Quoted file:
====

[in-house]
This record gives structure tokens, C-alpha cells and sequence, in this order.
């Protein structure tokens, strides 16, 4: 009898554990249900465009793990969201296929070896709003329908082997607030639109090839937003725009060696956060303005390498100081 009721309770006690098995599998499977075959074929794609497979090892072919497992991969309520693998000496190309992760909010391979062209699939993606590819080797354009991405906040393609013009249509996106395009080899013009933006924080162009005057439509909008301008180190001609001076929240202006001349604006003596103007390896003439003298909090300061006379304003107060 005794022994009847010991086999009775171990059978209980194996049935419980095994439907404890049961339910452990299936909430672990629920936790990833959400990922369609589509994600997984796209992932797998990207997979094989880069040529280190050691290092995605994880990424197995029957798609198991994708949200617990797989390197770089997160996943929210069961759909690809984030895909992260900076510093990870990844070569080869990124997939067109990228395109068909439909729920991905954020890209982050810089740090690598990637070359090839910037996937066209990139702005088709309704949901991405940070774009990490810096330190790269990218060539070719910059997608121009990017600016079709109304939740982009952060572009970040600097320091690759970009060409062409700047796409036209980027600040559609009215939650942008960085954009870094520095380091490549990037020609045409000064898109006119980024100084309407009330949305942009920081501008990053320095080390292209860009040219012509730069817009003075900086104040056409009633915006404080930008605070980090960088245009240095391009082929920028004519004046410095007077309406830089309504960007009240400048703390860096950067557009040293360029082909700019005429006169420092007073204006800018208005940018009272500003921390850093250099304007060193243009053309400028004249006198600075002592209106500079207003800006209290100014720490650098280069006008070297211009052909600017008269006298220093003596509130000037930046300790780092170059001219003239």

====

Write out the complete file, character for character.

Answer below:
[in-house]
This record gives structure tokens, C-alpha cells and sequence, in this order.
């Protein structure tokens, strides 16, 4: 009898554990249900465009793990969201296929070896709003329908082997607030639109090839937003725009060696956060303005390498100081 009721309770006690098995599998499977075959074929794609497979090892072919497992991969309520693998000496190309992760909010391979062209699939993606590819080797354009991405906040393609013009249509996106395009080899013009933006924080162009005057439509909008301008180190001609001076929240202006001349604006003596103007390896003439003298909090300061006379304003107060 005794022994009847010991086999009775171990059978209980194996049935419980095994439907404890049961339910452990299936909430672990629920936790990833959400990922369609589509994600997984796209992932797998990207997979094989880069040529280190050691290092995605994880990424197995029957798609198991994708949200617990797989390197770089997160996943929210069961759909690809984030895909992260900076510093990870990844070569080869990124997939067109990228395109068909439909729920991905954020890209982050810089740090690598990637070359090839910037996937066209990139702005088709309704949901991405940070774009990490810096330190790269990218060539070719910059997608121009990017600016079709109304939740982009952060572009970040600097320091690759970009060409062409700047796409036209980027600040559609009215939650942008960085954009870094520095380091490549990037020609045409000064898109006119980024100084309407009330949305942009920081501008990053320095080390292209860009040219012509730069817009003075900086104040056409009633915006404080930008605070980090960088245009240095391009082929920028004519004046410095007077309406830089309504960007009240400048703390860096950067557009040293360029082909700019005429006169420092007073204006800018208005940018009272500003921390850093250099304007060193243009053309400028004249006198600075002592209106500079207003800006209290100014720490650098280069006008070297211009052909600017008269006298220093003596509130000037930046300790780092170059001219003239």